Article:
Successful segmentation and implementations involve ensuring that the intended customers receive their first reward fast, to prove the value and benefits the program provides.  This is especially important among millennials because of their desire for convenience and instant gratification. Additionally, programs should only reward valuable and profitable behaviors, especially “Silver Customer” segments. Silver Customers include those that are not yet loyal, but see the brand value and offer growth potential (Otocki 2017). This ensures that not all efforts are allocated towards “Gold Customers” who already exhibit loyal behaviors.

3.2 Suggestions from Findings

An array of conclusions can be drawn from existing findings relating to the application of loyalty programs within the convenience industry.  Throughout the report, the concept of high-involvement versus low-involvement purchase situations has been delineated.  Convenience retail stores typically exist in low-involvement situations. Thus, marketers must strategically position the loyalty program and consider the types of benefits it will provide customers. Researchers D. Bowman and D. Naravandas (2001) demonstrate the importance of interactional elements in loyalty generation. Their findings state that loyal customers frequently value customer service quality and experience more than they value tangible loyalty rewards. This suggests that “customer’s value perceptions of the loyalty program might also be related to the processes employed in administering the loyalty program” (Yi et. al 2003).  In other words, for low-involvement situations, marketers may still be able to attain Company Loyalty by including hedonic benefits like quality service and experience.

Value can also be delivered to customers in low-involvement situations by offering symbolic benefits, such as a sense of community.  Integration in brand communities offers four benefits to customers: (1) membership and entitlement to a specific group, (2) feelings of influence and empowerment within the group, (3) feelings of reward and fulfillment for group participation, and (4) shared emotional connection or integration with self-identity.  As loyalty members experience enhanced sense of community, they also show stronger Company Loyalty to the program provider (Rosenbaum et. al 2005).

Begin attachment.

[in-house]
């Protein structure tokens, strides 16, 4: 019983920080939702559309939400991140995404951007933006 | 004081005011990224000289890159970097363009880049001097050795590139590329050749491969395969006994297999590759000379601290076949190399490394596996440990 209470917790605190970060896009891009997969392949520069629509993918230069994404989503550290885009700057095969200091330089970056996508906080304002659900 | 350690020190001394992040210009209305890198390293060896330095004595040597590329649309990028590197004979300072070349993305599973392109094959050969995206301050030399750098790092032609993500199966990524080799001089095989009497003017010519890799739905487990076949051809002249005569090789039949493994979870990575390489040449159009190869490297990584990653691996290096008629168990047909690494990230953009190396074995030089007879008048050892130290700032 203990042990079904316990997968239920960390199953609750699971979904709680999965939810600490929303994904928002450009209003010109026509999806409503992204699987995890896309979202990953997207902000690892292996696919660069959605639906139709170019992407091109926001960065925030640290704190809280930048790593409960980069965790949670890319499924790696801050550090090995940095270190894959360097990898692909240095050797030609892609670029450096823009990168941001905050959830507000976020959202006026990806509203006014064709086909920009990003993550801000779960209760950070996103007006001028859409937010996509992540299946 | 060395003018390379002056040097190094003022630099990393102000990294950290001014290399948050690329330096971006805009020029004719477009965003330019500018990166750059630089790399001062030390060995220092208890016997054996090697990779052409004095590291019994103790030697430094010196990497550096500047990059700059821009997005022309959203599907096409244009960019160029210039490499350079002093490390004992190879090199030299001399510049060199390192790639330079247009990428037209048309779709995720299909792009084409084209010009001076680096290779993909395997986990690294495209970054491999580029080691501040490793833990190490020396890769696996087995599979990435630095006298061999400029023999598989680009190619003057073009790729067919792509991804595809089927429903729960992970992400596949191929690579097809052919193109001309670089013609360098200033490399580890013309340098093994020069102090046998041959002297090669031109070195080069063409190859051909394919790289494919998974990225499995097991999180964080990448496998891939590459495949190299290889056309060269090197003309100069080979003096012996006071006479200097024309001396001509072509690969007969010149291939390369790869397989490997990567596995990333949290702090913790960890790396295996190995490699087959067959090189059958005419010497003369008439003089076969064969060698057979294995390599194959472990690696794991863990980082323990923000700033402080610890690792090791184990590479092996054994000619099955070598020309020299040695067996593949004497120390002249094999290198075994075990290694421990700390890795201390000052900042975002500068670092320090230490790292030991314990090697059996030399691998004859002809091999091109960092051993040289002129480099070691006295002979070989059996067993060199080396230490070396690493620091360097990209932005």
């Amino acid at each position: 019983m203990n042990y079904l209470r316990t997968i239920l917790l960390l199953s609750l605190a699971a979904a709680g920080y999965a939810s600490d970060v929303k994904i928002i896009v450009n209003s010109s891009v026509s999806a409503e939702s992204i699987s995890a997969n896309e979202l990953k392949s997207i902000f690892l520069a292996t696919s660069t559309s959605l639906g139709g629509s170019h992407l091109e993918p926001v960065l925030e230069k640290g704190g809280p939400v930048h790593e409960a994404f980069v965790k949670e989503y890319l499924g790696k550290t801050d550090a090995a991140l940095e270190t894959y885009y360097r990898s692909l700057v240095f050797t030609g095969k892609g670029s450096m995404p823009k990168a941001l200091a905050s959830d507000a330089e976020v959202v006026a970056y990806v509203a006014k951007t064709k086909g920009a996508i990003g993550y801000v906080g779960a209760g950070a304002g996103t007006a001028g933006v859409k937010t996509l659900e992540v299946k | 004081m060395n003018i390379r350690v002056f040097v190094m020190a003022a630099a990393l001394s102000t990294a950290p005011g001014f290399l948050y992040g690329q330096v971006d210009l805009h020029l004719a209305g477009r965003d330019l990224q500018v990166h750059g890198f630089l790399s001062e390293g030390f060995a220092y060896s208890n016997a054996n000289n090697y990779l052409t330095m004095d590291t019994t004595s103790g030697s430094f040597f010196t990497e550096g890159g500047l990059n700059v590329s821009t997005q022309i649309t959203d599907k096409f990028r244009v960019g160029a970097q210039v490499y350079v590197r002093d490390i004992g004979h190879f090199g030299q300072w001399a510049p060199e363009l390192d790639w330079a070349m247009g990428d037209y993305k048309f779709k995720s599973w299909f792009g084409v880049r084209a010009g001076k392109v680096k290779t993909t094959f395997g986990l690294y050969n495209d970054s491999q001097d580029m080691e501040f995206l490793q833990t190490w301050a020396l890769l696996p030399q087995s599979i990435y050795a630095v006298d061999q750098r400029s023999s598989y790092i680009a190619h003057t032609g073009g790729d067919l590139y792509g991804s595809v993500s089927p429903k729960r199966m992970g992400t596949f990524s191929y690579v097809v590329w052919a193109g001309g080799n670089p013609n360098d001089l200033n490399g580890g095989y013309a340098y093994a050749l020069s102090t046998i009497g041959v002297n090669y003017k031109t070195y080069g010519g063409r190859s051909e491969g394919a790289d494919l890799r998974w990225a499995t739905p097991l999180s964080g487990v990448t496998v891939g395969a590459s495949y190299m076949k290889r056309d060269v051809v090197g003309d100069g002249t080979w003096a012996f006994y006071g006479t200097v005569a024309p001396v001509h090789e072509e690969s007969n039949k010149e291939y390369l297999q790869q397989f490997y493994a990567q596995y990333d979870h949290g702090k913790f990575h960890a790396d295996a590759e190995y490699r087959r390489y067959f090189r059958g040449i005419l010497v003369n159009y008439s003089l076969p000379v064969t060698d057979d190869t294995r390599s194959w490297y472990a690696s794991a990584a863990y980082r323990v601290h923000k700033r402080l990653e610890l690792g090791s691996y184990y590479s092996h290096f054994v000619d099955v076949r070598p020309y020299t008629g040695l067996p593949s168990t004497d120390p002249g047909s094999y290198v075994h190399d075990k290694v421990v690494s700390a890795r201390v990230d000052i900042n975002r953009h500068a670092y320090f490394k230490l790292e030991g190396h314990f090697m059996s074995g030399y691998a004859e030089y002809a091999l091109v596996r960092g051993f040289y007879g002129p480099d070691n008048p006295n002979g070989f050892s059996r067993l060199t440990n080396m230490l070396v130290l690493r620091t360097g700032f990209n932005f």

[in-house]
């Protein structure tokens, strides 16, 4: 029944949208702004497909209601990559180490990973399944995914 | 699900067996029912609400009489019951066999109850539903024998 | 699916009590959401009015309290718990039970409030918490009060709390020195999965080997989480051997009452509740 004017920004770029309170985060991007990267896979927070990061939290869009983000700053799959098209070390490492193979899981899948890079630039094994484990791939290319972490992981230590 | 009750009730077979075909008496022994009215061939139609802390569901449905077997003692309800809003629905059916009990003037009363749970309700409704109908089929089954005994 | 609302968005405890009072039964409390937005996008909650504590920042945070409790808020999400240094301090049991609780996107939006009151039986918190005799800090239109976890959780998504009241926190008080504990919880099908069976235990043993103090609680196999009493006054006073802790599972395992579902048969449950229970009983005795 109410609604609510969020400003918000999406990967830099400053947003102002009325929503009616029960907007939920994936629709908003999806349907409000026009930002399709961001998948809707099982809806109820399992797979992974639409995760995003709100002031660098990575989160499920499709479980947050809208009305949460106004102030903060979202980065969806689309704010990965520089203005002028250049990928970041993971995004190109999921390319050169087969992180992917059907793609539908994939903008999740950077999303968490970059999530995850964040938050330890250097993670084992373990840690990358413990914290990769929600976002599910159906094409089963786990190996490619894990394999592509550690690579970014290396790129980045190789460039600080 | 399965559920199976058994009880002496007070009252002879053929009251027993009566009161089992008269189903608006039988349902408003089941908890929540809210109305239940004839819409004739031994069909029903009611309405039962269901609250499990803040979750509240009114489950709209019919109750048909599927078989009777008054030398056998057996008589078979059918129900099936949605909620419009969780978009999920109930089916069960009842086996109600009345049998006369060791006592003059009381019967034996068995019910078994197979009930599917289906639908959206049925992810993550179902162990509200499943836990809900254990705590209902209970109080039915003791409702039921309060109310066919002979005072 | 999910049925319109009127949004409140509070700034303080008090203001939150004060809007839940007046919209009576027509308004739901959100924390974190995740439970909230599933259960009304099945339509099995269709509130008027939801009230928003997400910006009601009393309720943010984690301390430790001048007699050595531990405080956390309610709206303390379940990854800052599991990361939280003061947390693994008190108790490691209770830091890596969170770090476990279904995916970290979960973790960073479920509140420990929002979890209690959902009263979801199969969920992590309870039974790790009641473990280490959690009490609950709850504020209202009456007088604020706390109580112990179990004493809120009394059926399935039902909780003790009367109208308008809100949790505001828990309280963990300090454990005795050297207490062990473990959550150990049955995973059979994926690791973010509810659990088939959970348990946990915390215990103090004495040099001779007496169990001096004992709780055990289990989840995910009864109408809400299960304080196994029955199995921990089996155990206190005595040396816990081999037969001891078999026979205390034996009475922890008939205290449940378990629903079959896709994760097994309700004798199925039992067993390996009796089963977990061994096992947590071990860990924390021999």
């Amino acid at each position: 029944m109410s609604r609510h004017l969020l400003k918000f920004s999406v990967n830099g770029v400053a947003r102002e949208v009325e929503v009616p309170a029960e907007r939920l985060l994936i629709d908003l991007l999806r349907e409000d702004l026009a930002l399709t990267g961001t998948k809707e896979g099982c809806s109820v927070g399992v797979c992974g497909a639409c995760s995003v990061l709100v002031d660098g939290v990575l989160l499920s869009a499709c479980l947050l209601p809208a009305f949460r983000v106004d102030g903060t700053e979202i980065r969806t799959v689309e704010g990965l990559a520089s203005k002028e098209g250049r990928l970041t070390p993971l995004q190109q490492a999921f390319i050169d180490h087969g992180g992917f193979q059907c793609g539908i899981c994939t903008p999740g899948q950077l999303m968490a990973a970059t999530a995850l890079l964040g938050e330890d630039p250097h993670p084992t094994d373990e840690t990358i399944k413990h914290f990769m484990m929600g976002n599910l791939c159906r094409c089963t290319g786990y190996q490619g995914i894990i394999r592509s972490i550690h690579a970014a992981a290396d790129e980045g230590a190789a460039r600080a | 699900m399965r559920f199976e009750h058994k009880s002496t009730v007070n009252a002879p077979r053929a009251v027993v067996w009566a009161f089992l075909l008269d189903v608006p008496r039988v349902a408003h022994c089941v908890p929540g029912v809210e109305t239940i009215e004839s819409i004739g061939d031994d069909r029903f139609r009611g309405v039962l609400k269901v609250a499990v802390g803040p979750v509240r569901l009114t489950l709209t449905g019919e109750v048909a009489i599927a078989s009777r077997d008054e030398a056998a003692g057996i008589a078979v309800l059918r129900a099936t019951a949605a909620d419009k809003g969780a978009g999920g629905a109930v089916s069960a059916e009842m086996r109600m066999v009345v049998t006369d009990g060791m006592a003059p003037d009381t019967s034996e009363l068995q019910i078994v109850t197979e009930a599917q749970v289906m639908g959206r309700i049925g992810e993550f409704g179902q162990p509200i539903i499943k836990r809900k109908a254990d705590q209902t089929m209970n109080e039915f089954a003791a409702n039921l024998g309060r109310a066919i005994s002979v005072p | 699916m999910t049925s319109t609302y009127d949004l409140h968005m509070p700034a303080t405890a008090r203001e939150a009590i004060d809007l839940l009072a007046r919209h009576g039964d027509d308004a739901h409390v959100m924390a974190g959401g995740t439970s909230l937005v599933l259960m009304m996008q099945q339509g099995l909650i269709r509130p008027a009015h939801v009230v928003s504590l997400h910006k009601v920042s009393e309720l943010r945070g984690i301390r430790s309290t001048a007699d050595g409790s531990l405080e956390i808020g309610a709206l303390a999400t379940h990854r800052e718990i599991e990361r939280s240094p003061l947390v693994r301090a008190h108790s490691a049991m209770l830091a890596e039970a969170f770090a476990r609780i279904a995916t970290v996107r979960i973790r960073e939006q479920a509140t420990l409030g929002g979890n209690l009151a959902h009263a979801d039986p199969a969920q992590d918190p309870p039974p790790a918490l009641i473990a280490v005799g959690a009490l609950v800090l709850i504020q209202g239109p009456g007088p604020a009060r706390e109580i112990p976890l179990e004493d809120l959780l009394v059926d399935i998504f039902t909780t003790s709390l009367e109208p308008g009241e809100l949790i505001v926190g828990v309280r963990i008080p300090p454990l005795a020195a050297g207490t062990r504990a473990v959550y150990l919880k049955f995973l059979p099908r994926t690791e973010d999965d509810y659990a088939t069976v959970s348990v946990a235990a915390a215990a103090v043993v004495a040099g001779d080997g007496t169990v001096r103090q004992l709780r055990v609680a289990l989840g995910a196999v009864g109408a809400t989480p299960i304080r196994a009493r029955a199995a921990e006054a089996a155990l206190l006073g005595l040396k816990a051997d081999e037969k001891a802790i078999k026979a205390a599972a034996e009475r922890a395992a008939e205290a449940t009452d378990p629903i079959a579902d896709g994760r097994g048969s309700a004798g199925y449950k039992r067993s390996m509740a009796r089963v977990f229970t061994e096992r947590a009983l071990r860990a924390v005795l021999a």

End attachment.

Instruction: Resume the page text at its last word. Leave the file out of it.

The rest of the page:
In addition to providing hedonic and symbolic benefits, marketers should remain heavily focused on the utilitarian benefits provided through convenience-industry loyalty programs, as economic value is a main driver in low-involvement situations. Utilitarian benefits include elements such as timing and type of rewards.  Frequent, relevant rewards will entice convenience store customers to increase visits and purchases.  It is also important to note that nearly one-third of convenience-store customers claim their “usual convenience store does not have a loyalty program, but they would enroll if it did” (Lisanti 2017).  This suggests that loyalty programs are desired among convenience store customers, even if the purchase does not involve great levels of involvement. Studies also suggest excluding expiration dates on rewards (Graham 2016).  Elimination of expiration dates appeals to customers’ desire for ease, simplicity, and enduring value (Cheris et. al 2017).